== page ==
Everything you need to know about Thyroid Disease
When your thyroid makes either too much or too little of important hormones, it’s called a thyroid disease
- Your thyroid creates and produces hormones that play a role in many different systems throughout your body.
- When your thyroid makes either too much or too little of these important hormones, it’s called a thyroid disease.
- There are several different types of thyroid disease, including hyperthyroidism, hypothyroidism, thyroiditis and Hashimoto’s thyroiditis.
What Is The Thyroid?
- The thyroid gland is a small organ that’s located in the front of the neck, wrapped around the windpipe (trachea). It’s shaped like a butterfly, smaller in the middle with two wide wings that extend around the side of your throat.
- The thyroid is a gland. You have glands throughout your body, where they create and release substances that help your body do a specific thing.
- Your thyroid makes hormones that help control many vital functions of your body.
- When your thyroid doesn’t work properly, it can impact your entire body.
- If your body makes too much thyroid hormone, you can develop a condition called hyperthyroidism.
- If your body makes too little thyroid hormone, it’s called hypothyroidism.
- Both conditions are serious and need to be treated by your healthcare provider.
What does the thyroid do?
- Your thyroid releases and controls thyroid hormones that control metabolism.
Metabolism is a process where the food you take into your body is transformed into energy. This energy is used throughout your entire body to keep many of your body’s systems working correctly. Think of your metabolism as a generator. It takes in raw energy and uses it to power something bigger.
- The thyroid controls your metabolism with a few specific hormones — T4 (thyroxine, contains four iodide atoms) and T3 (triiodothyronine, contains three iodide atoms).
These two hormones are created by the thyroid and they tell the body’s cells how much energy to use. When your thyroid works properly, it will maintain the right amount of hormones to keep your metabolism working at the right rate. As the hormones are used, the thyroid creates replacements.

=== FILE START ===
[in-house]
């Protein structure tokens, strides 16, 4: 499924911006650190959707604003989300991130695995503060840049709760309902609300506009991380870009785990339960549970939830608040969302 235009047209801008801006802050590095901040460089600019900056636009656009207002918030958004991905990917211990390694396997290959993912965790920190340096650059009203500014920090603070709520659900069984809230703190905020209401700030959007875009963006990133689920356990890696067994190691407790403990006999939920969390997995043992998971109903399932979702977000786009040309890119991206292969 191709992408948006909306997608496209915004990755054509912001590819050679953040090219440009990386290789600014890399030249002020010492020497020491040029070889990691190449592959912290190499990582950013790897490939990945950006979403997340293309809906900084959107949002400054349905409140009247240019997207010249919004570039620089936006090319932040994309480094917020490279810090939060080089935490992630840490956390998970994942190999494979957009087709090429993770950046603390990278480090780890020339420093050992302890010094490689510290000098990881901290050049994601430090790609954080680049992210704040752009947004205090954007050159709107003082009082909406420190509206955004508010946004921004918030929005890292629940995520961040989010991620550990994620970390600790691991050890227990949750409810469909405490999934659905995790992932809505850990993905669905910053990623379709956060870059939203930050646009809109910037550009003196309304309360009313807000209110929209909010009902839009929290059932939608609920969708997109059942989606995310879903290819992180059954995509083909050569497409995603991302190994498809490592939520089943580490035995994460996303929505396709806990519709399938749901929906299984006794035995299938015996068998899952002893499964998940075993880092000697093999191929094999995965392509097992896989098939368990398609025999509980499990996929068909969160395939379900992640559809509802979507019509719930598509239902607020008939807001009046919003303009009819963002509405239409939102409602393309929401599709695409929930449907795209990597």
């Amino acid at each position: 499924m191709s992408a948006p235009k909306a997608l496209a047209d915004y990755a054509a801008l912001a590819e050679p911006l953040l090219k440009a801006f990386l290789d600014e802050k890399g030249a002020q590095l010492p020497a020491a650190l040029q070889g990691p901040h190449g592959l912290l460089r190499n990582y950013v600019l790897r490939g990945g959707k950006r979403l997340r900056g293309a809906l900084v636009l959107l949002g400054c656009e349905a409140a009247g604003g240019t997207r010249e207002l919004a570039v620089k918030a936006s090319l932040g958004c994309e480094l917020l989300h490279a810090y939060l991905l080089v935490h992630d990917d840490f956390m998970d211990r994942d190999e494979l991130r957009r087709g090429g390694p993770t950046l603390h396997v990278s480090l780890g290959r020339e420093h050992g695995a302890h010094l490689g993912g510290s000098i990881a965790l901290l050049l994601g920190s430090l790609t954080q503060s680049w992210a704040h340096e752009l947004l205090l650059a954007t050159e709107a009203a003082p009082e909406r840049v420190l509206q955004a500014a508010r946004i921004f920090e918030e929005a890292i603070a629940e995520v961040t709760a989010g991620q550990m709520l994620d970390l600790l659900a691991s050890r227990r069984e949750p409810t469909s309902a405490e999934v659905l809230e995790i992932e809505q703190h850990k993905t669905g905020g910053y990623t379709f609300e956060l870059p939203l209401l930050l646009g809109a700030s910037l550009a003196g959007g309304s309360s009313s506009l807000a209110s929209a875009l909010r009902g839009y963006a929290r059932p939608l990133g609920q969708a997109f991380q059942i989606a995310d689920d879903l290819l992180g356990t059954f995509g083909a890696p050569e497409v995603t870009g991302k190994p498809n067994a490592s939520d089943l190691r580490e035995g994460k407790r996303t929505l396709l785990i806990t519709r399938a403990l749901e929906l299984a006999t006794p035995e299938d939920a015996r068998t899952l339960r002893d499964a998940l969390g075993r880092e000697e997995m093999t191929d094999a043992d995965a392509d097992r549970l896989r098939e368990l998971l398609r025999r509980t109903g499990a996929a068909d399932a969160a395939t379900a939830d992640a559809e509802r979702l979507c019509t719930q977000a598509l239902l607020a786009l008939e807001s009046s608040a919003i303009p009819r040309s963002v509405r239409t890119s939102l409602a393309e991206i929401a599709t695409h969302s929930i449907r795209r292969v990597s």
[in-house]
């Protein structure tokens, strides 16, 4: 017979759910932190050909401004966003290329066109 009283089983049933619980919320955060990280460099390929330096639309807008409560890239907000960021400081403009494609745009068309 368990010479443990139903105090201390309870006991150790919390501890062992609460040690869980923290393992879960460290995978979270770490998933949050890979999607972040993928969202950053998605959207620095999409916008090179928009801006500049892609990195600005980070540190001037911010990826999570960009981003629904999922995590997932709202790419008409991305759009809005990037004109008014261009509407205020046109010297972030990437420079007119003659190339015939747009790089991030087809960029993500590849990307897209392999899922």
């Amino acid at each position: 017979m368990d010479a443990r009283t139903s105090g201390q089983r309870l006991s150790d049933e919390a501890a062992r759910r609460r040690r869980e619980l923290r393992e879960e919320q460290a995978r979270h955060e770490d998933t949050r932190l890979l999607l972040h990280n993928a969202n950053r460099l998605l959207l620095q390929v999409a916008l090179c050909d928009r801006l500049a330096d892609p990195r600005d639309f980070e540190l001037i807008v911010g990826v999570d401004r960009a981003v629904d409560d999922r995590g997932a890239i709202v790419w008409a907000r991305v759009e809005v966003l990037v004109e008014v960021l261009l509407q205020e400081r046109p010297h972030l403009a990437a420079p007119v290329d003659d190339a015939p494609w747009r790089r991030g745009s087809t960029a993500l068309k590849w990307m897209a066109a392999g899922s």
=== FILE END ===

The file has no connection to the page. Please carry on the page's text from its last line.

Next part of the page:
This is all supervised by something called the pituitary gland. Located in the center of the skull, below your brain, the pituitary gland monitors and controls the amount of thyroid hormones in your bloodstream.
When the pituitary gland senses a lack of thyroid hormones or a high level of hormones in your body, it will adjust the amounts with its own hormone.
This hormone is called thyroid stimulating hormone (TSH). The TSH will be sent to the thyroid and it will tell the thyroid what needs to be done to get the body back to normal.
What is thyroid disease?
- Thyroid disease is a general term for a medical condition that keeps your thyroid from making the right amount of hormones.
- Your thyroid typically makes hormones that keep your body functioning normally.
- When the thyroid makes too much thyroid hormone, your body uses energy too quickly. This is called hyperthyroidism.
- Using energy too quickly will do more than make you tired — it can make your heart beat faster, cause you to lose weight without trying and even make you feel nervous.
- Your thyroid can also make too little thyroid hormone. This is called hypothyroidism. When you have too little thyroid hormone in your body, it can make you feel tired, you might gain weight and you may even be unable to tolerate cold temperatures.